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I added a new phone line and someone called claiming to be the previous owner of the phone number. He requested that I forward information a text message (He wanted me to forward 2 Factor Authentication information that would be sent to my new phone number via SMS). Naturally, I refused the request. I do not think that they are too happy with the refusal.

Are there are any risks I should be aware of or precautions that I should take, given that there is some 'funny business' afoot?

CLARIFICATION: The caller does not know my name or any of my accounts. If the caller is a bad actor, then he is compromising someone else's account because the phone number he called was recently issued to me and I do not give it out to anyone, because I use a call forwarding service. Said phone number has not been given out to anyone

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    Sometimes we're just too paranoid. It's quite possible the person isn't lying, and it WAS their phone number. It's also possible this is some form of fraud. If you were feeling nice I suppose you could offer to unlock whatever account they have for them instead of passing on the information directly. I don't really see what the harm is if you haven't set 2FA anywhere yourself, especially if you handle all resets. Then again, it's also possible it's someone ELSES phone number, and you'd be resetting a completely different person's account. – Steve Sether Jul 18 at 17:30
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    I actually texted someone with my old phone number asking for the code once. Unfortunately, they never replied to me, so I had to create a new account. – Lucas Ramage Jul 18 at 18:37
  • Possibly relevant. security.stackexchange.com/questions/182567/… – JMac Jul 19 at 0:42
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    "Naturally, I refused the request." -- In cases like this, it is often more appropriate to simply offer no response whatsoever. There is no guarantee that the number has been re-issued yet, or that it is to a device that can do SMS with a human... let them wonder. – trognanders Jul 19 at 19:17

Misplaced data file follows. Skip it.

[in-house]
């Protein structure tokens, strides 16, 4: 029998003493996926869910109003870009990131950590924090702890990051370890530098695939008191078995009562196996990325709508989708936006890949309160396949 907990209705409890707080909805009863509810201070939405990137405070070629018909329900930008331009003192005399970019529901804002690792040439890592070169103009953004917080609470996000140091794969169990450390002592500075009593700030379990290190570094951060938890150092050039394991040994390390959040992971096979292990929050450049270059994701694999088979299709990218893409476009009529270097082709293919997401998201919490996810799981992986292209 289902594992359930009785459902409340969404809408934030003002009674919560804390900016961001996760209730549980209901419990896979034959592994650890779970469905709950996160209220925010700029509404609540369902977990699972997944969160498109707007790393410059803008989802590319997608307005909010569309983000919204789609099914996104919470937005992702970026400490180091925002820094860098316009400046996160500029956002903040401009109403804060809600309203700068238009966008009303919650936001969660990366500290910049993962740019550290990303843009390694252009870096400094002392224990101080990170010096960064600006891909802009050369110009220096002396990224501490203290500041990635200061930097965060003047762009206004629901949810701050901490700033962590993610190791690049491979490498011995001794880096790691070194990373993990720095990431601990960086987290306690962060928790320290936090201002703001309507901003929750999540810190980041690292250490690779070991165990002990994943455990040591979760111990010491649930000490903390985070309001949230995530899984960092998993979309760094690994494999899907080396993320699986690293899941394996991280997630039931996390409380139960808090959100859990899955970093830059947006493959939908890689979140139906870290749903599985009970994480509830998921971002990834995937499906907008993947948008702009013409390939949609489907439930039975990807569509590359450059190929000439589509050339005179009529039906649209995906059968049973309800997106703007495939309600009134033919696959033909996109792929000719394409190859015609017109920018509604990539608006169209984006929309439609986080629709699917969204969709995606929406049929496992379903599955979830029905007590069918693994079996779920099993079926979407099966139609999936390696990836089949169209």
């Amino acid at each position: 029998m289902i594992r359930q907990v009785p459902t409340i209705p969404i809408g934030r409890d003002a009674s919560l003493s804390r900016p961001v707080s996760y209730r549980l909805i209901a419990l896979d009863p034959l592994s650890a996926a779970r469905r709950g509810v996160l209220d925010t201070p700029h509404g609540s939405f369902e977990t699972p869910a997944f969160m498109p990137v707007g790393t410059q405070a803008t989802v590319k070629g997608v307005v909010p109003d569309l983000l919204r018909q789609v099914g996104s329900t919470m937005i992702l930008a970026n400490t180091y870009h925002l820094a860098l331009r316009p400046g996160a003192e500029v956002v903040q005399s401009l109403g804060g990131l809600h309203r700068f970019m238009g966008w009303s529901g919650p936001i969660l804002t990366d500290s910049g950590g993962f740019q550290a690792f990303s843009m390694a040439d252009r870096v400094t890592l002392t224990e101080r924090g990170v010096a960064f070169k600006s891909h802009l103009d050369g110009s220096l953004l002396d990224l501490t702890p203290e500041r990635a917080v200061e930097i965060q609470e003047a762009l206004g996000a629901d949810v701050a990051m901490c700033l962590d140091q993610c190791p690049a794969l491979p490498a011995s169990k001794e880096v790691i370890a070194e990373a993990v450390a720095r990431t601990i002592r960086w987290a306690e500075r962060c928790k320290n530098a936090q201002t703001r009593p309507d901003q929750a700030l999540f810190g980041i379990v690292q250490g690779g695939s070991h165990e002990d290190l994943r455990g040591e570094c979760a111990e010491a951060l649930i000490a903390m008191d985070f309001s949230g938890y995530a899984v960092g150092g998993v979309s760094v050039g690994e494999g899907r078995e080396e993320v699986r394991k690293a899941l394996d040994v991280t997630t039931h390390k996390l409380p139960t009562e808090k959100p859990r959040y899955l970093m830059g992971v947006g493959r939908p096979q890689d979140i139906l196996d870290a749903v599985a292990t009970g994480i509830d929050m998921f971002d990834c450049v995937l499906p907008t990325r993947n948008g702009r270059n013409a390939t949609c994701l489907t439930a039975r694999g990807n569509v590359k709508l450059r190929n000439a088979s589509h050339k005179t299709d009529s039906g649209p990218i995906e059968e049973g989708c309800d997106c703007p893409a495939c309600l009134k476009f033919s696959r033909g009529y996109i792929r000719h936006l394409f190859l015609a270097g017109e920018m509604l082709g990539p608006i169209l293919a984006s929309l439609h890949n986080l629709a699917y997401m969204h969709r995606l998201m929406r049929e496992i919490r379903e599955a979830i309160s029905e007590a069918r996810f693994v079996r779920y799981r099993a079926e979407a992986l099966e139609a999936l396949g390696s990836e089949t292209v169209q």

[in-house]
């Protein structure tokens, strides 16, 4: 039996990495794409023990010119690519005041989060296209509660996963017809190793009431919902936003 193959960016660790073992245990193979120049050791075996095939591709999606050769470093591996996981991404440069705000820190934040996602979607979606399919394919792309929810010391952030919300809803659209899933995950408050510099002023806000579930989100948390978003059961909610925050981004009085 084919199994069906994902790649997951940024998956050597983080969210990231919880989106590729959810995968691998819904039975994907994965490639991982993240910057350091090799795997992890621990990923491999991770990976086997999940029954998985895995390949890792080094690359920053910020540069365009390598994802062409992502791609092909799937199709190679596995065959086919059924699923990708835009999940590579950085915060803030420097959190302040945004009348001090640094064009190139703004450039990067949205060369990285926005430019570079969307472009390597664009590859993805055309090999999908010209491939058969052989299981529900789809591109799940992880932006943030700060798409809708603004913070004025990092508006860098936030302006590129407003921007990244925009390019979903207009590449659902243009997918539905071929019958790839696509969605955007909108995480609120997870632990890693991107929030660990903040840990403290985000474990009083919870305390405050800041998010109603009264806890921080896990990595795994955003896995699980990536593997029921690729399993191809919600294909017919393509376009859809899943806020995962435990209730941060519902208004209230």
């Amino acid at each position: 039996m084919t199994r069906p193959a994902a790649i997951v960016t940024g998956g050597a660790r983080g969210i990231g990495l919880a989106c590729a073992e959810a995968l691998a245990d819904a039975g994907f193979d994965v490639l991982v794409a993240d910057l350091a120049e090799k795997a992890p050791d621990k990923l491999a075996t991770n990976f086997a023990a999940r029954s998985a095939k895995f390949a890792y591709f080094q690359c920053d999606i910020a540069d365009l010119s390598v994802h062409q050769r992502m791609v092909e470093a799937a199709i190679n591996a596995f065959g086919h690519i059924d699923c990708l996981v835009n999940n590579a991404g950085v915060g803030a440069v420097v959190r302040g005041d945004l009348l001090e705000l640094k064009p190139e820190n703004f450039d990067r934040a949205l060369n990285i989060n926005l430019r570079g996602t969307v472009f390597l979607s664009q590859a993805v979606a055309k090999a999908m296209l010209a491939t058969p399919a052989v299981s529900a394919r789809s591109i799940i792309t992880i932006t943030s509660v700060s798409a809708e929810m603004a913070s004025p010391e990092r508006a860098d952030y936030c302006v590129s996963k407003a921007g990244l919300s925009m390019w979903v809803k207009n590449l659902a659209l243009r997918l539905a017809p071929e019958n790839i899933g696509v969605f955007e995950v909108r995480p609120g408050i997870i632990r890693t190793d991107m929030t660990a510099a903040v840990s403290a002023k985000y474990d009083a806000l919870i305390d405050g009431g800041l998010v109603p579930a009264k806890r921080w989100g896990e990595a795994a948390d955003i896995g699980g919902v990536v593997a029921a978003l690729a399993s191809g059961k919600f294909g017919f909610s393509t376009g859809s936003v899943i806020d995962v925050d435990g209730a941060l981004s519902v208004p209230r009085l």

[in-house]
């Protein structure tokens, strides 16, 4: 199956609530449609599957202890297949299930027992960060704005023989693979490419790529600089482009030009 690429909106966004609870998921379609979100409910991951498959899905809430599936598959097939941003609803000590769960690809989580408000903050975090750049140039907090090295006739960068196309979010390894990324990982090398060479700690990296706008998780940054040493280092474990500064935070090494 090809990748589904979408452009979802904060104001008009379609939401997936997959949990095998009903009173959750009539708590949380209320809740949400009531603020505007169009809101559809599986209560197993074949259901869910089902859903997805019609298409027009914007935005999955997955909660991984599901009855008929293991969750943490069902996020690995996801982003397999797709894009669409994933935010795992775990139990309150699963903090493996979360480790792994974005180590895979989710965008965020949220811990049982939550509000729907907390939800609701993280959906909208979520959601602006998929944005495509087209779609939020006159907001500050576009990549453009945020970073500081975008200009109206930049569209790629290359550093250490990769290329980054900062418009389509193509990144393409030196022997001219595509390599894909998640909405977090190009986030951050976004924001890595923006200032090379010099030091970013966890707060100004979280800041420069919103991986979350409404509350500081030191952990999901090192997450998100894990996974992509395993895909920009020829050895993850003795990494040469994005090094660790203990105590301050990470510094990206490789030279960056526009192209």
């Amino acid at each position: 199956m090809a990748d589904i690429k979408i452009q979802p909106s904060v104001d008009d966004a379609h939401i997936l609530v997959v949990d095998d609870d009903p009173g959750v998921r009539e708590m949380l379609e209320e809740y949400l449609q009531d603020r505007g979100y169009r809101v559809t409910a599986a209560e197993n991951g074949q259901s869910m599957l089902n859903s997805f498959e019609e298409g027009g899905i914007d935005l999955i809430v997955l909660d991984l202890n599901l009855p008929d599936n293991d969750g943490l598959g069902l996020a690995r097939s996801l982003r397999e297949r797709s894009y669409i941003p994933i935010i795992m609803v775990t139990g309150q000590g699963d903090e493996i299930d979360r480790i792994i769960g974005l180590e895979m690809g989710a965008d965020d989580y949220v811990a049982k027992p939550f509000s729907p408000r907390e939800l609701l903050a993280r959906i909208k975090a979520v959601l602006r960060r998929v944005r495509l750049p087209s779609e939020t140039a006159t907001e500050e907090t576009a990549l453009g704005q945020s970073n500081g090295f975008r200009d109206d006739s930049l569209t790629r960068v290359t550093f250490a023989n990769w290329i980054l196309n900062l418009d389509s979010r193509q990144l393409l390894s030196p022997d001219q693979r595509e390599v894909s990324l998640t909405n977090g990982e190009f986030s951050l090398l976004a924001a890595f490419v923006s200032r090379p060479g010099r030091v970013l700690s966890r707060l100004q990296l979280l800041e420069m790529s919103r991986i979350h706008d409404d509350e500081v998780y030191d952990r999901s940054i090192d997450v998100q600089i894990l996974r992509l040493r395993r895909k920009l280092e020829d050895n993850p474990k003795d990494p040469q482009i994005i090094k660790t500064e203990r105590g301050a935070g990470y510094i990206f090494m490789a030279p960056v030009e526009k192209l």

• @trognanders - If it were a disconnected conversation (text, email), absolutely, no response would be best. But the OP was on a phone call with the other person. Simply hanging up when asked to forward the information wouldn't improve anything, the caller already knows he's reached someone. Morever, if it's a truthful person at the other end, telling them you won't do it is useful and appropriate. If it's a scammer, at that point doesn't much matter whether you say no or just hang up, they'll still try again. :-) – T.J. Crowder Jul 20 at 13:09
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It's a known scam attempt. The caller probably compromised one of your accounts, and got stopped by the 2FA token sent to your phone. If you send them the token, your account is fully compromised. Or, as Nic pointed very well, may be the account of someone else.

What you do?

First: don't send them any code or token. That will prevent them for compromising your account.

Second: If your provider offers any alternatives, replace SMS as 2FA on every account you have with a more secure solution, like a hardware or software TOTP token. SMS is too insecure for that. 1 2 3 4

Third: change your passwords. If you don't have a password manager keeping different accounts for each service, install and setup one now. It will take time, but takes way less time than to recover from any mischief an attacker can do with your online services. While you are changing passwords and storing them on your password manager, switch the 2FA from SMS to TOTP to have a safer 2FA.

Don't trust your brain to pick passwords. They are guessable, and a computer can try billions of combinations per second. Any password manager, no matter how primitive, is better than us at creating password.

  • Comments are not for extended discussion; this conversation has been moved to chat. – Rory Alsop Jul 21 at 21:20
  • If they were a bad actor, and they were hard core, they just would have had your number slammed to their SIM. If they have lost access to their bank, bitcoin, paypal account, there are other ways a genuine owner can go? This is why you need a second number for 2FA if a number is required. – mckenzm Jul 22 at 0:07
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This is probably a attempt to gain access to the account that sent the code this is a common method of bypassing 2FA it works by once a message is sent with the code a attacker will text you and say that it is there old phone number and they need the code this might be someone who actually needs the code however more likely it is a attacker trying to gain access to your account

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